IS THERE life after Joe Dwek? The chairman of Bodycote yesterday announced his retirement after 26 years during which, through a string of acquisitions, he transformed the heat processing group from a small regional player into a truly international company.
The benefits of the strategy were on display yesterday as Bodycote unveiled half-year figures. In the six months to 30 June profits from ongoing businesses rose by 26 per cent to pounds 28m, while last year's acquisitions brought in a similar increase. Add in a lower interest bill and profits before tax were up by 61 per cent to pounds 38.1m.
HIT, the French business bought in January for pounds 60m, increased its profits by 40 per cent. Thermal Processing, bought a month later, is already contributing to growth.
But the real secret is in Bodycote's 161 plants serving 17 countries and trading in 17 currencies, and in its six different divisions from heat treatment and brazing to materials testing and metallurgical coatings. Only 24 per cent of profit is generated in the UK, which allows Mr Dwek to be relatively relaxed about a hard landing in the UK economy.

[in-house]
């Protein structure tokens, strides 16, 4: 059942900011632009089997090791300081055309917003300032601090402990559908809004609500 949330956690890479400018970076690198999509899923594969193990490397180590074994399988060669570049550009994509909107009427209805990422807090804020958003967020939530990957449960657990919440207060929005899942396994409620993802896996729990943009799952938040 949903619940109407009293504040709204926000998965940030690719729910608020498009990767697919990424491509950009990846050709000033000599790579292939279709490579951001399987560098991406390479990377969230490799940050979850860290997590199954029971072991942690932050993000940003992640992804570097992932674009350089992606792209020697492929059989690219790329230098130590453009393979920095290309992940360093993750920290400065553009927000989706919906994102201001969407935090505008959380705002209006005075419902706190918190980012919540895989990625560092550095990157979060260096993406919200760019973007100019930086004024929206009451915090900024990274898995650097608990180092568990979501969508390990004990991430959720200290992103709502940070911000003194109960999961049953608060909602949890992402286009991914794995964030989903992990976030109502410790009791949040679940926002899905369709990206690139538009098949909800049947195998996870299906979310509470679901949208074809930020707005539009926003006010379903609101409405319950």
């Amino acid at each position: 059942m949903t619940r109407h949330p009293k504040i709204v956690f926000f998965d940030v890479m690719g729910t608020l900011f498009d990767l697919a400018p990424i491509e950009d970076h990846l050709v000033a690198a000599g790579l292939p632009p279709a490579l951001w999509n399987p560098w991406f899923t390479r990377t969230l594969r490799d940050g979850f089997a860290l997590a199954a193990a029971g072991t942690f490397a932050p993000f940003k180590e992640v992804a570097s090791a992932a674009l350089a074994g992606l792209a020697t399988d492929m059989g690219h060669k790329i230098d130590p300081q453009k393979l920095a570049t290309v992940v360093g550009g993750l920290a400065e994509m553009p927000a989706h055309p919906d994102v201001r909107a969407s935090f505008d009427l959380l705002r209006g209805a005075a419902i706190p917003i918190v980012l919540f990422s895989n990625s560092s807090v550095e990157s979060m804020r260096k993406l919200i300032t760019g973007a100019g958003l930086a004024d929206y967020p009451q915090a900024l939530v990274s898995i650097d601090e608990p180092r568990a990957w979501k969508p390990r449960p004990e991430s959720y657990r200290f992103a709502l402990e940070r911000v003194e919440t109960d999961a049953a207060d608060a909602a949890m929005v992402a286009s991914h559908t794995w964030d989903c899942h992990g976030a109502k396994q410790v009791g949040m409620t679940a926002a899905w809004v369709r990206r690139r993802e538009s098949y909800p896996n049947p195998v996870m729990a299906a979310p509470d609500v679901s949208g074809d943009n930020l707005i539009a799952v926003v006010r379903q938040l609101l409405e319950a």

Capital expenditure is expected to grow by 50 per cent to pounds 70m in the current year, of which almost half has already been spent. Almost all of the pounds 99m raised by the rights issue in January has been committed, but the company is currently ungeared and, says managing director John Chesworth, several more small acquisitions are likely this year, especially in North America.
Investors shrugged off the news of Mr Dwek's departure, pushing the shares up 50p to 985p as analysts upgraded profit forecasts to pounds 77m for the full year and pounds 90m for 1999. The shares, which are still 25 per cent below their recent peak, now trade on a forward earnings multiple of 16. Given Bodycote's track record, the shares are good value.Reuse content